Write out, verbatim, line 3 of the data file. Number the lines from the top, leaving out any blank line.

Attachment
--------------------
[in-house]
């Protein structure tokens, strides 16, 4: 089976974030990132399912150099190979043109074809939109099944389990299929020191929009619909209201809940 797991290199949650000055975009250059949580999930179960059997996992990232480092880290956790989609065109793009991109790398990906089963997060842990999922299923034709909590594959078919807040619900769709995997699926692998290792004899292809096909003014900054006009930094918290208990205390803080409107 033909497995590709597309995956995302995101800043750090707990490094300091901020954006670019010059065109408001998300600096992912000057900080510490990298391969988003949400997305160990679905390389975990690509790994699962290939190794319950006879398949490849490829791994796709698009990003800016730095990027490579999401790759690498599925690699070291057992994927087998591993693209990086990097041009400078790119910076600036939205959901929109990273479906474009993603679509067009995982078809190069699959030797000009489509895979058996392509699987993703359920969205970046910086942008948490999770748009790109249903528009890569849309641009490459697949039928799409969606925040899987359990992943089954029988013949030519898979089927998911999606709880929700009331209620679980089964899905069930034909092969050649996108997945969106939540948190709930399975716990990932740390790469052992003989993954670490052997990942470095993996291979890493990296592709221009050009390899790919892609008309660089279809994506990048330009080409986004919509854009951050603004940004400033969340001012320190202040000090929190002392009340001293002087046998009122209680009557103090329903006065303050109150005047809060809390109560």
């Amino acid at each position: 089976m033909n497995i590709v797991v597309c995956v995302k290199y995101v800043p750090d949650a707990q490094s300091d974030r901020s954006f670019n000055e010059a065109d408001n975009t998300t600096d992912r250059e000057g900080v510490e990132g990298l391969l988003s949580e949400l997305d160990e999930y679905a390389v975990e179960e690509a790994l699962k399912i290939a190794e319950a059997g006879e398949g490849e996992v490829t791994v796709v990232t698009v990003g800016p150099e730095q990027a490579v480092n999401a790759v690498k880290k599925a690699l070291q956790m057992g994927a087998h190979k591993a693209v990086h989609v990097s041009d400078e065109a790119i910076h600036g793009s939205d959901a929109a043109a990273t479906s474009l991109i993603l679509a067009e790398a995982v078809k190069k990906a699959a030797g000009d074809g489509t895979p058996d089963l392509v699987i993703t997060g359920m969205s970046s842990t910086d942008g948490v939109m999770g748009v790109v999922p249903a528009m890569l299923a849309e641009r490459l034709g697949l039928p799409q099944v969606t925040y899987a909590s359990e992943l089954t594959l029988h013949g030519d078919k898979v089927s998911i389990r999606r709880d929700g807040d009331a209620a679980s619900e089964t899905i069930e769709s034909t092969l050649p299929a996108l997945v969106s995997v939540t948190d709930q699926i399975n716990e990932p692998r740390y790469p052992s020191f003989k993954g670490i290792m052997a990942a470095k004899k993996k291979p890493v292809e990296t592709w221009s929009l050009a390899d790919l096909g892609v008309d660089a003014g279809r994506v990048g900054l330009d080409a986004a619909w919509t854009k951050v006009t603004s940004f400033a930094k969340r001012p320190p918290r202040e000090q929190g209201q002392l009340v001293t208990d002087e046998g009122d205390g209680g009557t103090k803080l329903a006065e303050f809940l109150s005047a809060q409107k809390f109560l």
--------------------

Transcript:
């Amino acid at each position: 089976m033909n497995i590709v797991v597309c995956v995302k290199y995101v800043p750090d949650a707990q490094s300091d974030r901020s954006f670019n000055e010059a065109d408001n975009t998300t600096d992912r250059e000057g900080v510490e990132g990298l391969l988003s949580e949400l997305d160990e999930y679905a390389v975990e179960e690509a790994l699962k399912i290939a190794e319950a059997g006879e398949g490849e996992v490829t791994v796709v990232t698009v990003g800016p150099e730095q990027a490579v480092n999401a790759v690498k880290k599925a690699l070291q956790m057992g994927a087998h190979k591993a693209v990086h989609v990097s041009d400078e065109a790119i910076h600036g793009s939205d959901a929109a043109a990273t479906s474009l991109i993603l679509a067009e790398a995982v078809k190069k990906a699959a030797g000009d074809g489509t895979p058996d089963l392509v699987i993703t997060g359920m969205s970046s842990t910086d942008g948490v939109m999770g748009v790109v999922p249903a528009m890569l299923a849309e641009r490459l034709g697949l039928p799409q099944v969606t925040y899987a909590s359990e992943l089954t594959l029988h013949g030519d078919k898979v089927s998911i389990r999606r709880d929700g807040d009331a209620a679980s619900e089964t899905i069930e769709s034909t092969l050649p299929a996108l997945v969106s995997v939540t948190d709930q699926i399975n716990e990932p692998r740390y790469p052992s020191f003989k993954g670490i290792m052997a990942a470095k004899k993996k291979p890493v292809e990296t592709w221009s929009l050009a390899d790919l096909g892609v008309d660089a003014g279809r994506v990048g900054l330009d080409a986004a619909w919509t854009k951050v006009t603004s940004f400033a930094k969340r001012p320190p918290r202040e000090q929190g209201q002392l009340v001293t208990d002087e046998g009122d205390g209680g009557t103090k803080l329903a006065e303050f809940l109150s005047a809060q409107k809390f109560l």